Over the last several years, the Los Angeles County Board of Supervisors has taken a number of bold steps to improve essential services for the county’s most vulnerable people.
It has worked to beef up mental health services and to divert people who should be in psychiatric care away from the criminal justice system. It has mobilized to address homelessness, although its efforts have been insufficient given the scope of the challenge. To increase accountability and transparency at the Sheriff’s Department, it has created an inspector general and a civilian oversight commission. It has halted cruel and needless solitary confinement for youths held in probation camps, curbed abuse of pepper spray in juvenile halls and restructured Probation Department oversight.
2nd District Supervisor Mark Ridley-Thomas, a central figure in many of those efforts, will be termed out in December, leaving a seat to be filled by a new supervisor who could either accelerate the county’s steps toward more enlightened and cost-effective services, slow them down — or reverse them altogether. Voters would be best served by a supervisor with the vision and drive to move things forward.
Of the 10 candidates in the race, the standout is Holly Mitchell, an impressive state lawmaker who has focused her work on justice, equity and fiscal issues. 2nd District voters would be well-served by her.
The district includes some of the wealthiest and some of the poorest parts of the county. It runs from the Los Angeles County Museum of Art and the Miracle Mile south to Willowbrook, Compton, Lynwood and Carson. It includes Culver City, Inglewood and Exposition Park, taking in some of the county’s leading sports, entertainment and educational institutions. It includes much of the under-construction Crenshaw Metro line, a wealth of tidy single-family-home neighborhoods and underdeveloped commercial corridors. It offers the county’s last frontier for affordable housing, with vacant and underdeveloped lots not often found in L.A. It includes the historic heart of African American Los Angeles amid neighborhoods of Latino and Asian immigrants.
The district reflects the poles of L.A. County’s mission: Operating famed cultural and environmental programs that are well-known to all county residents and providing human services for those in greatest need.
Mitchell grew up in the district, near Exposition Park. She spent much of her early career working to advance the interests of children and families, eventually becoming CEO of Crystal Stairs, a well-regarded child and family service and advocacy organization. After winning a seat in the Assembly in 2010, she’s now in the state Senate, where she chairs the Senate Budget Committee.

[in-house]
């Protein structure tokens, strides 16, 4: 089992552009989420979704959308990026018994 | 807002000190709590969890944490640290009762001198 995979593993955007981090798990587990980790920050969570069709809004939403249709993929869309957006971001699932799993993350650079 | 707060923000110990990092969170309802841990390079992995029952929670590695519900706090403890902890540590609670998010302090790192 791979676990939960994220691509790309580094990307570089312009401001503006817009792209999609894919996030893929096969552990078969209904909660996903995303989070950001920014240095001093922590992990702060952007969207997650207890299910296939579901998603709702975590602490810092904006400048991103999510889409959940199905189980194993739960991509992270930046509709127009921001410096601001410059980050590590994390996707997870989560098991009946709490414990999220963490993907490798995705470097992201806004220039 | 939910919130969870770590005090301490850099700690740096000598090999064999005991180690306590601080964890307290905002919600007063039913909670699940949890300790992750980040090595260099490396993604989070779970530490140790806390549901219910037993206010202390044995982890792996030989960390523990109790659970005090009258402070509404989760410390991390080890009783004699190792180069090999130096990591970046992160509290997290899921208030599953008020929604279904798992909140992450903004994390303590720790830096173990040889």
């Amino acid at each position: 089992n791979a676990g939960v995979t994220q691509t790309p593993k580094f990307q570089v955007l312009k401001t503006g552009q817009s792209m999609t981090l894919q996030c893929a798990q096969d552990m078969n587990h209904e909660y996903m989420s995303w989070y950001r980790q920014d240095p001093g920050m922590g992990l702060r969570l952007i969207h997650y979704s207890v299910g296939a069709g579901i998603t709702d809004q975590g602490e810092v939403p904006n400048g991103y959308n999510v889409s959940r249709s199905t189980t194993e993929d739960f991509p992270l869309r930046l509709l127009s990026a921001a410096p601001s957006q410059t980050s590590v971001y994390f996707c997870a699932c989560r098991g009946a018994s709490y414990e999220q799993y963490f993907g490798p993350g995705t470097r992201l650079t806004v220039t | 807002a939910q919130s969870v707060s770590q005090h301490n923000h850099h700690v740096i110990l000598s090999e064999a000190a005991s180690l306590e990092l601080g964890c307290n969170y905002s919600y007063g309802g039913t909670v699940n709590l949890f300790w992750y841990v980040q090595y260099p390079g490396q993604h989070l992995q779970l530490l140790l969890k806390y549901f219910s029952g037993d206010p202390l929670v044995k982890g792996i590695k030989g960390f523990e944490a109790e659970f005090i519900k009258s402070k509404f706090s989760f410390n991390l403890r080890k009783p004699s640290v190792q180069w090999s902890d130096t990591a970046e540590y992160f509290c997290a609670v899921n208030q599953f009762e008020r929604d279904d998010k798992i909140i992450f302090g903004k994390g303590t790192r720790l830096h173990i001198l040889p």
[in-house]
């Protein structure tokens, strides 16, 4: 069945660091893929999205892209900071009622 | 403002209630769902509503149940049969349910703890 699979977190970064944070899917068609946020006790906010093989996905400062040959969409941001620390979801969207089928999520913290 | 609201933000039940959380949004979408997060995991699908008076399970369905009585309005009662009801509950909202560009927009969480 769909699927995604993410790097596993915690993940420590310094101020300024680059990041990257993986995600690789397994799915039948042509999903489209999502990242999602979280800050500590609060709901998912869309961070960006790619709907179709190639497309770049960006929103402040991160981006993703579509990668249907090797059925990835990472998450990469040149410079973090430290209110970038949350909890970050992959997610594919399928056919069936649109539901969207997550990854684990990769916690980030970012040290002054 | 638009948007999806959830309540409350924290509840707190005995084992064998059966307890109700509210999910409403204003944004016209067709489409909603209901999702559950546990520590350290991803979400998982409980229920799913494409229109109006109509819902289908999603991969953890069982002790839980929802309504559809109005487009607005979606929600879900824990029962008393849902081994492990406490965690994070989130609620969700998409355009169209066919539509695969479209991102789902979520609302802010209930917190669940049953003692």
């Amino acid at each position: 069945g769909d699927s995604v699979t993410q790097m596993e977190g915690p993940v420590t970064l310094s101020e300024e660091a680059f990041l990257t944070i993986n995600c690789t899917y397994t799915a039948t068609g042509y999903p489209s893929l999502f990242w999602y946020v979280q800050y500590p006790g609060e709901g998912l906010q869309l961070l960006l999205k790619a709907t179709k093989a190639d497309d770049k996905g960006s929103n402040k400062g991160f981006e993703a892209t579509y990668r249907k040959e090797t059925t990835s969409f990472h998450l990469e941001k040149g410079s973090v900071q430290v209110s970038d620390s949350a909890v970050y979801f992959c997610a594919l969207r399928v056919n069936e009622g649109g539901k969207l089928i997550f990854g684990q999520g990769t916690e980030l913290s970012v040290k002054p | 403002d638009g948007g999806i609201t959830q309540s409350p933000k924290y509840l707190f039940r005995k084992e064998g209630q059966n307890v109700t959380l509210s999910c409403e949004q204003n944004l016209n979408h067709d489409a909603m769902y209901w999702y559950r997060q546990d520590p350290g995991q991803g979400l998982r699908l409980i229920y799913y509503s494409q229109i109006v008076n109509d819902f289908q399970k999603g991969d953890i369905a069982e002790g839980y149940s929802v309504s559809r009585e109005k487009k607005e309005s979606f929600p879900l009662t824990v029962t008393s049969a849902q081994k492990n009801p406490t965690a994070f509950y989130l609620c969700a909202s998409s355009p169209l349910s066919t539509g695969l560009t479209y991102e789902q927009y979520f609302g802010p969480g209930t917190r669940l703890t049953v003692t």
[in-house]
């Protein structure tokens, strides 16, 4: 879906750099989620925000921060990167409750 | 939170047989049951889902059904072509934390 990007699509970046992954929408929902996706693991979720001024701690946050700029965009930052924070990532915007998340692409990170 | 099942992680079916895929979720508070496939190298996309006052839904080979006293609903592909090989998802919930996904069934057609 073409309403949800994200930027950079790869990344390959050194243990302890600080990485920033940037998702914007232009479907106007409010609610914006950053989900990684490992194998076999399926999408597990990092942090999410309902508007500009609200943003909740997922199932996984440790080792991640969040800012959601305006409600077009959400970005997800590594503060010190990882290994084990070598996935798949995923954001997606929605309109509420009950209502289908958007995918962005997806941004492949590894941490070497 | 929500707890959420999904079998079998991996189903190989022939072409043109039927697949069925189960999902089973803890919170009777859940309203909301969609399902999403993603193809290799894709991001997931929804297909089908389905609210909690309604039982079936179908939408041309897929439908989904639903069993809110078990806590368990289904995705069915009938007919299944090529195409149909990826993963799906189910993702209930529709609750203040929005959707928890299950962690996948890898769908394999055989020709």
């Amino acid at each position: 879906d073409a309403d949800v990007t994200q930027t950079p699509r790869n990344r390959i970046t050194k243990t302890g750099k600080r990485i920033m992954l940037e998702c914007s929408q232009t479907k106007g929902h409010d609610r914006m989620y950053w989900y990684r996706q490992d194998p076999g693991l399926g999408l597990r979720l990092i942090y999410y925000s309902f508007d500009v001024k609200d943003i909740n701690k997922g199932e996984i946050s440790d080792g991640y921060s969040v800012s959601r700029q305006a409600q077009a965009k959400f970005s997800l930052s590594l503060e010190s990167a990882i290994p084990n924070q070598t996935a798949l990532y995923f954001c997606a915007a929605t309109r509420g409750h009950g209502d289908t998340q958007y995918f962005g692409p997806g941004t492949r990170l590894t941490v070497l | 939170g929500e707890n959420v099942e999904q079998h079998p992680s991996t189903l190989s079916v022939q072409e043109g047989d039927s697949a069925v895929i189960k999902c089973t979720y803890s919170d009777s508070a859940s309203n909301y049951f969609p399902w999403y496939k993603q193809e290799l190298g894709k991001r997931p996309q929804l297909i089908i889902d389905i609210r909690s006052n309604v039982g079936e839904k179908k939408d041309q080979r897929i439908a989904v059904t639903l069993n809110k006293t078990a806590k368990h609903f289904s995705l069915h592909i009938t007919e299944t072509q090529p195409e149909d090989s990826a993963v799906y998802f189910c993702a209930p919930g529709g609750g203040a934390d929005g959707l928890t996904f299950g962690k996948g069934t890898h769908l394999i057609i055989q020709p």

Mitchell has served as the Legislature’s conscience, sponsoring bills to restore funding to child care and education programs that were gutted during the state’s last budget crunch. Her measures also reversed many of the excesses of earlier, discredited legislation that treated 14- and 15-year-olds as adults in the criminal justice system and ensnared children as young as 11 in the juvenile justice system. Those bills were good for public safety and for taxpayers too, reducing incarceration costs and recidivism.
Her background and experience have put her in the best position to carry on the county’s work in improving justice and human services.
Other candidates include Jan Perry, a former Los Angeles City Council member who advocated for fiscal prudence at a time her colleagues were misspending. After her council tenure she led economic development and infrastructure agencies.
Herb Wesson was Los Angeles City Council president for eight years and previously served as Assembly speaker. He has roots in the county, having once served as chief of staff for Supervisor Yvonne Burke.
Both are appealing candidates but fall short of Mitchell’s accomplishments and vision for the district. Many of the others in the race have something to offer but are not ready to be supervisors. Especially in this county, where each supervisor represents 2 million people and where the board oversees a $30-billion budget and essential services for the most vulnerable, these seats are not entry-level positions. They require experience, vision and a record of success.
Wesson might be considered the front-runner, having amassed the largest campaign war chest and endorsements from much of the political establishment (although Mitchell is backed by Gov. Gavin Newsom, former Gov. Jerry Brown and the leaders of both the Assembly and the state Senate). But he has a backroom style better suited to a previous decade. On the council, he has been heavily criticized for limiting public participation. L.A. County’s best steps forward over the last several years were results of the supervisors and others in power recognizing the importance of community leadership in shaping many county programs, especially juvenile probation.
Mitchell’s style is cooperative, collaborative and open. She is the best choice for the county’s 2nd District.